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Progressive Rock Interviews


Interviewed by Josh Turner
Interview with Hans Lundin of Kaipa from 2005
This interview is available in book format (hardcover and paperback) in Music Street Journal: 2005 Year Book Volume 4 at

While I thought very highly of Keyholder, I feel the new album, Mindrevolutions, is the best one yet. What are you doing differently in this album?
This time I wanted to focus more on writing strong melodies, both vocal and instrumental. I wanted the songs to be more homogenous and I tried to avoid having all these parts just dropping by once and never return later in the song. This didn't mean any drastic changes. I think all the songs on the album have my significant stamp and I only relied on my ability as a composer and musician when I wrote the songs.
MSJ: Are there any plans to play this music live in the near future?
The 2000 line-up of Kaipa has never played live. We've considered this to be strictly a recording project. For all the other musicians, this is a side project as they all have their regular bands and careers.
MSJ: I'm quite curious. How did you come up with the name Mindrevolution? What does this mean?
Our lives are filled with small or large revolutions. Every day of our lives they're going on even if we're not always aware of them. Many people, including myself, want to change the world and make it a better place for all people living on this planet. But I believe that if we want to make this possible we must start to change ourselves, our way of living and our attitudes. We must be prepared to be truly honest to ourselves. If so, it's time for our mindrevolutions. As a musician I try to be honest to myself when I write and perform music. I'm always searching for a connection between the music and my inner feelings. This is important when I write the songs, when I play, and when I listen to the final result.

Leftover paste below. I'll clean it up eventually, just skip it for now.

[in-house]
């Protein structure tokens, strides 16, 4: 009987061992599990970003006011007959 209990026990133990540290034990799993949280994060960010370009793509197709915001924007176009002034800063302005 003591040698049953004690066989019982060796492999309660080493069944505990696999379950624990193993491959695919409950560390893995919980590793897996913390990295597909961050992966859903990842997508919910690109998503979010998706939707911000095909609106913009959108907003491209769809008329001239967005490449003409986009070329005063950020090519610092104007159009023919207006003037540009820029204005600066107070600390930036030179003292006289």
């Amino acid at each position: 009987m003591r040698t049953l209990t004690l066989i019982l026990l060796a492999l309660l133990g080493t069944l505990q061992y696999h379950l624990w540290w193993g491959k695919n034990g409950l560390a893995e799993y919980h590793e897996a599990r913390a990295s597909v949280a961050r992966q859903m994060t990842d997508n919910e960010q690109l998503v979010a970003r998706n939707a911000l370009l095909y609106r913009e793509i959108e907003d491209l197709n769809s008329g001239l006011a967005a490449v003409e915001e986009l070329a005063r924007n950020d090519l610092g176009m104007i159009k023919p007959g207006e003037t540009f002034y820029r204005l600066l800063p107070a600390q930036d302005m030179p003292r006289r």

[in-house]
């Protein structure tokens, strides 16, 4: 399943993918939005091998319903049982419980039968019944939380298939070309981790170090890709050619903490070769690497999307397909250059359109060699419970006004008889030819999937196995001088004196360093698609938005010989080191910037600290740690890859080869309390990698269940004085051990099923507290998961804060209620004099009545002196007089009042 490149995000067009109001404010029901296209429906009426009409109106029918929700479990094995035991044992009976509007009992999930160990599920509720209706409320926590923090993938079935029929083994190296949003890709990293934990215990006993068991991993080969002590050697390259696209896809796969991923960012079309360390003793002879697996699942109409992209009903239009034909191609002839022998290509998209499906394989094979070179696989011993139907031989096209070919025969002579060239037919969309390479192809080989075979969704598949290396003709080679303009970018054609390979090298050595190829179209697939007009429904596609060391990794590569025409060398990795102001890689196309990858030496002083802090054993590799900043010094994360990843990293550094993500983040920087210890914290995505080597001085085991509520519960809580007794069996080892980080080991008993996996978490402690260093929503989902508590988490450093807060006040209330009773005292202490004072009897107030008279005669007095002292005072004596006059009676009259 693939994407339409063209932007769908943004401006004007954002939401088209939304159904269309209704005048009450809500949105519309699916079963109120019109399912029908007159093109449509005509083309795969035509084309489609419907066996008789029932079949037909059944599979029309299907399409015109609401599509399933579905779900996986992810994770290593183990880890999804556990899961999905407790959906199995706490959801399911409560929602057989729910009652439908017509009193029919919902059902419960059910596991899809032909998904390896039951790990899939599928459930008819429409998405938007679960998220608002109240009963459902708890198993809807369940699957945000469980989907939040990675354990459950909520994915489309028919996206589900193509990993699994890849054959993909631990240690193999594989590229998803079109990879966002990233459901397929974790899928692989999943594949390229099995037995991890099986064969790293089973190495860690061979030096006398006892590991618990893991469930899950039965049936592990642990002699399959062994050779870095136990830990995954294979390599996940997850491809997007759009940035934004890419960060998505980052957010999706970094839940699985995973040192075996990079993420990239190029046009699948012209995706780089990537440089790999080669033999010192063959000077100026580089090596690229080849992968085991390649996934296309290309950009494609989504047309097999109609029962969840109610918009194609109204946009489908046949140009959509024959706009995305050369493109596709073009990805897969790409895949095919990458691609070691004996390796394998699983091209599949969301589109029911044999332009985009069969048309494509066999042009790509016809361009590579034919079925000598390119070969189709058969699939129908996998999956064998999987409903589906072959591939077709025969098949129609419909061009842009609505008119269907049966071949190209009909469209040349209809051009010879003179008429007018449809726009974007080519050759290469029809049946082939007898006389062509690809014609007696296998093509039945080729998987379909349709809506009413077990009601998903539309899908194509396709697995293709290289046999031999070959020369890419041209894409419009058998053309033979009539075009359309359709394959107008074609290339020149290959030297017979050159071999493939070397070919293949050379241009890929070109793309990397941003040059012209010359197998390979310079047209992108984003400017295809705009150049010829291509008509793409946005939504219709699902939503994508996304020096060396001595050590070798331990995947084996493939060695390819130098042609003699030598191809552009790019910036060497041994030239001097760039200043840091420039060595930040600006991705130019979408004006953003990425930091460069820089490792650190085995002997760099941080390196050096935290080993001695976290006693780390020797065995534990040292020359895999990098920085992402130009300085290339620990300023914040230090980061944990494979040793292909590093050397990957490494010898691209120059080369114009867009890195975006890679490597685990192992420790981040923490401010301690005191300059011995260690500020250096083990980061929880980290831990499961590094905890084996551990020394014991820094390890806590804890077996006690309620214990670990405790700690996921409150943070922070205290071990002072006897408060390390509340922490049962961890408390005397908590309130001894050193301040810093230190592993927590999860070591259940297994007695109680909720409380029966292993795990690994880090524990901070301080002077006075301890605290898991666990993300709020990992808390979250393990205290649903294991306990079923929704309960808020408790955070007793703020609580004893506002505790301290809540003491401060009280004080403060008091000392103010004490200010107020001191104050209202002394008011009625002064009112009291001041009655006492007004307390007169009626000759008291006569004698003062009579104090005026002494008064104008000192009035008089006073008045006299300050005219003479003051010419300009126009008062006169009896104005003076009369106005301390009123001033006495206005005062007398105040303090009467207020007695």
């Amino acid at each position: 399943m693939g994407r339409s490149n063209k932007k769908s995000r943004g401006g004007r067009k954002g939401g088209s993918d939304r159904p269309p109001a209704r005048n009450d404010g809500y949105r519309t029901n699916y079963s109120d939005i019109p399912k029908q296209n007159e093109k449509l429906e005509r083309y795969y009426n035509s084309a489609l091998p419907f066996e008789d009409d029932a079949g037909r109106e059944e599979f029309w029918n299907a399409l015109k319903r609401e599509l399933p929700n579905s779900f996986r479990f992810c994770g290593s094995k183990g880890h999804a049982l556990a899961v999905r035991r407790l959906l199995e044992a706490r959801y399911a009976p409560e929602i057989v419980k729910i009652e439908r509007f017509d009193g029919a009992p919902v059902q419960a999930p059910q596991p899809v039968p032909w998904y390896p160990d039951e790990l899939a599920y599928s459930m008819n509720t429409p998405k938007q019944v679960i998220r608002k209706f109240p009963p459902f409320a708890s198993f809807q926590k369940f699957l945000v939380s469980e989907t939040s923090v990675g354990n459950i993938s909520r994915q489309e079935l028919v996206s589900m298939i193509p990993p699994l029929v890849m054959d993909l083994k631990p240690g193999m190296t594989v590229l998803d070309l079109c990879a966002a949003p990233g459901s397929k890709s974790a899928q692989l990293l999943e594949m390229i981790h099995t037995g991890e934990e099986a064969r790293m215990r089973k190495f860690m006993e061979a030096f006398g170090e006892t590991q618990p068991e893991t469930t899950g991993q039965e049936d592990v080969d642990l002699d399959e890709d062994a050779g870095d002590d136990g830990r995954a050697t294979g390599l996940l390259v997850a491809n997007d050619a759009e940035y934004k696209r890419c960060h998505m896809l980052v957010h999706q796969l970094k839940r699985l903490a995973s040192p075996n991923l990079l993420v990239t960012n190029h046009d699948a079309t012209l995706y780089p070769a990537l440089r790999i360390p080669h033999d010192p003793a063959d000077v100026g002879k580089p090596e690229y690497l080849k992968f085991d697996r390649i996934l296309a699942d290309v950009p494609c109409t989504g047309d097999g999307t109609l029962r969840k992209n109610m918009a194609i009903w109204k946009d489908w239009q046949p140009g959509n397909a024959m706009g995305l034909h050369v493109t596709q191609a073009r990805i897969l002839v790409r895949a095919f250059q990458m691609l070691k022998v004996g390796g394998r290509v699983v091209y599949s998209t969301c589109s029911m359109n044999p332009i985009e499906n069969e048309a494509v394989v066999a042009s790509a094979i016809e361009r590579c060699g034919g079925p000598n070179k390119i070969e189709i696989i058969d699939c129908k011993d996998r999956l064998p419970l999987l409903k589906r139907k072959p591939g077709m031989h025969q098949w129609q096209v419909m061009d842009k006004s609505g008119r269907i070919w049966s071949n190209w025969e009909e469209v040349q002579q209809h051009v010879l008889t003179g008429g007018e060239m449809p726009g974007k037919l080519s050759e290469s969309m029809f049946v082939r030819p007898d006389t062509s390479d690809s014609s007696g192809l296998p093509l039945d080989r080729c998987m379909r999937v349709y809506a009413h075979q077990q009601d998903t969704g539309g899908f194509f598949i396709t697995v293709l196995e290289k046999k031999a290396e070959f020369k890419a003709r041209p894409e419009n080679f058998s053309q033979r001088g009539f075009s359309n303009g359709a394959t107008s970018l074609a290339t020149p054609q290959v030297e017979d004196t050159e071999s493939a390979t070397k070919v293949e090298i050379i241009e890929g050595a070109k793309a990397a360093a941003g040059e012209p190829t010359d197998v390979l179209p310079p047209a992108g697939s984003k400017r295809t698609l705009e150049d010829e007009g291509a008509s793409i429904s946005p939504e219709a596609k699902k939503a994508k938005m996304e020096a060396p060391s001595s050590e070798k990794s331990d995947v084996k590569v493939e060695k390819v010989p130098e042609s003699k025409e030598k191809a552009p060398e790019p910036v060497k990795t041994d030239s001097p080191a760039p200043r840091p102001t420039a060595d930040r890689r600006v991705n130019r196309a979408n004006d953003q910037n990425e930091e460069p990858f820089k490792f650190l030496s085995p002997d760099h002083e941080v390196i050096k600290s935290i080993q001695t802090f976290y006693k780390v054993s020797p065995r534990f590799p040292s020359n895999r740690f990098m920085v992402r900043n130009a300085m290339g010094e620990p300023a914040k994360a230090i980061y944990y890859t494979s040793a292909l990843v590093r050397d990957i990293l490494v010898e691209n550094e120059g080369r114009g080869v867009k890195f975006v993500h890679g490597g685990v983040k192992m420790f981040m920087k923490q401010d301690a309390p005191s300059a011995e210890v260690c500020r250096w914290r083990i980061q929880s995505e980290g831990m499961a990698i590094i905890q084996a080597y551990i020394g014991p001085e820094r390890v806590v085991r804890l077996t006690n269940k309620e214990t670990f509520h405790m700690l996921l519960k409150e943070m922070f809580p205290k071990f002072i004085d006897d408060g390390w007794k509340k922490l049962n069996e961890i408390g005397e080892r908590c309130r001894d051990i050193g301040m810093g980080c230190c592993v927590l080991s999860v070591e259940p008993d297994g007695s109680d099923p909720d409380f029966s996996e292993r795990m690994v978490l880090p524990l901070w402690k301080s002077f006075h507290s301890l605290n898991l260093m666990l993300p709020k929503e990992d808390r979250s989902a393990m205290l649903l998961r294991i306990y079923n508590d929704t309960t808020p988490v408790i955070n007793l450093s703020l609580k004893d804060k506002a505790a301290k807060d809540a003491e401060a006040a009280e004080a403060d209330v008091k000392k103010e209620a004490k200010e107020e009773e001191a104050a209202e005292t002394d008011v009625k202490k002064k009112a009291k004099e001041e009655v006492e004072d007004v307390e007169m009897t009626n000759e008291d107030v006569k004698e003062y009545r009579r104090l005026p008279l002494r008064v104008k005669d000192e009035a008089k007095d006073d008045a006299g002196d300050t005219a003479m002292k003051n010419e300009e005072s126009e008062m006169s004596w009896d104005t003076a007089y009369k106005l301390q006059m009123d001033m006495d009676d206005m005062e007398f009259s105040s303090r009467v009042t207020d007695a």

One evening, I think it was in 1999, I thought like this: I have a lot of songs that I've written and that I like, but what's the meaning if I can't share them with other people and get their feedback. So I decided to record an album. I thought that if I like this music there must be other people somewhere out there that share my opinions and feelings about the music. At that moment, I didn't know any details for the recording process; I just came to this decision. I wanted to do it just because I enjoy it so much and not because I wanted to earn a lot of money, go out touring, or become famous. I considered the music to be a modern folk-music-orientated pop music with some prog rock elements and I had no idea at that moment that it later should be regarded as a vintage seventies trip. This idea later became the album "Kaipa: Notes from the Past".

After the release of the album I realized to my surprise that I was considered to be a prog rocker and that people had a lot of anticipations. So which way should I go?

Pick up all the traditional prog attributes, playing with all these standard "prog- sounds," doing all these things people expect from a prog band and probably sell more albums? No, I didn't want to go that way; I didn't want to betray myself. I'm happy that I've reached all these people I wanted to reach when I once started this journey in 1999. I don't care about those who are complaining and don't like what I'm doing. I know there are others waiting somewhere out there that will discover my music in the future.

MSJ: All the pieces seem to be uplifting to some degree. Does the album follow a theme?
It's ten separate songs, but sometimes a melody from one song returns later as a small part in another arrangement in another song on the album.
MSJ: The one piece that eludes me is "Last Free Indian". I really like this song musically, but I don't quite understand the message. Can you clarify what this one is about?
The lyrics about the Native Americans are written by Roine Stolt so you have to ask him. When I asked him about this he told me that he is convinced that he was one of them in an earlier life.
MSJ: How did you come up with the name Kaipa? I assume it's Swedish. If so, to let our non-Swedish-speaking fans in on the secret, what does it translate to?
It's just a name, you can't translate it. First the band was called Ura-Kaipa. It referred to a Swedish Stone Age chieftain and came from the book "Svenskarna och deras hövdingar" by Werner von Heidenstam. Later we shortened the name to just Kaipa.